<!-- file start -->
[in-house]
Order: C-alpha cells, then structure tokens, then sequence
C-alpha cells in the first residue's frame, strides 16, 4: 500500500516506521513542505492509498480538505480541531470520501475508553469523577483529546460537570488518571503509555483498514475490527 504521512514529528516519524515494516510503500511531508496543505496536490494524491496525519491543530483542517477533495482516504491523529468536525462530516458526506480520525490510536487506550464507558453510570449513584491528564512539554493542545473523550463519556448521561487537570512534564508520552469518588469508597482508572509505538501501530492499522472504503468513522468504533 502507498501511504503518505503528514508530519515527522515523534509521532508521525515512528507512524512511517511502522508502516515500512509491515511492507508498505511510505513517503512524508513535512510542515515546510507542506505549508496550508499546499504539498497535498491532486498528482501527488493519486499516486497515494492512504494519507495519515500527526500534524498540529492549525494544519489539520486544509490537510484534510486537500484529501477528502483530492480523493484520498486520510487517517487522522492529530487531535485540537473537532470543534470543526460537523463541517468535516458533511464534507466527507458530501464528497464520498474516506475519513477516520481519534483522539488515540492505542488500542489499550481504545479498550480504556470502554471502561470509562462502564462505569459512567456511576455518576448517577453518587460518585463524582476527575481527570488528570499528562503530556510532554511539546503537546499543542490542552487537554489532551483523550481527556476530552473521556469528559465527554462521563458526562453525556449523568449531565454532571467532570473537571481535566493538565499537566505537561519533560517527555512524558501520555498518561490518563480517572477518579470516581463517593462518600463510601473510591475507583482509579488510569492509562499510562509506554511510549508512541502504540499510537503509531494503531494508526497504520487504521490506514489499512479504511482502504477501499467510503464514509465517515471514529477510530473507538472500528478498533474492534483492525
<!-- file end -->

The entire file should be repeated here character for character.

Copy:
[in-house]
Order: C-alpha cells, then structure tokens, then sequence
C-alpha cells in the first residue's frame, strides 16, 4: 500500500516506521513542505492509498480538505480541531470520501475508553469523577483529546460537570488518571503509555483498514475490527 504521512514529528516519524515494516510503500511531508496543505496536490494524491496525519491543530483542517477533495482516504491523529468536525462530516458526506480520525490510536487506550464507558453510570449513584491528564512539554493542545473523550463519556448521561487537570512534564508520552469518588469508597482508572509505538501501530492499522472504503468513522468504533 502507498501511504503518505503528514508530519515527522515523534509521532508521525515512528507512524512511517511502522508502516515500512509491515511492507508498505511510505513517503512524508513535512510542515515546510507542506505549508496550508499546499504539498497535498491532486498528482501527488493519486499516486497515494492512504494519507495519515500527526500534524498540529492549525494544519489539520486544509490537510484534510486537500484529501477528502483530492480523493484520498486520510487517517487522522492529530487531535485540537473537532470543534470543526460537523463541517468535516458533511464534507466527507458530501464528497464520498474516506475519513477516520481519534483522539488515540492505542488500542489499550481504545479498550480504556470502554471502561470509562462502564462505569459512567456511576455518576448517577453518587460518585463524582476527575481527570488528570499528562503530556510532554511539546503537546499543542490542552487537554489532551483523550481527556476530552473521556469528559465527554462521563458526562453525556449523568449531565454532571467532570473537571481535566493538565499537566505537561519533560517527555512524558501520555498518561490518563480517572477518579470516581463517593462518600463510601473510591475507583482509579488510569492509562499510562509506554511510549508512541502504540499510537503509531494503531494508526497504520487504521490506514489499512479504511482502504477501499467510503464514509465517515471514529477510530473507538472500528478498533474492534483492525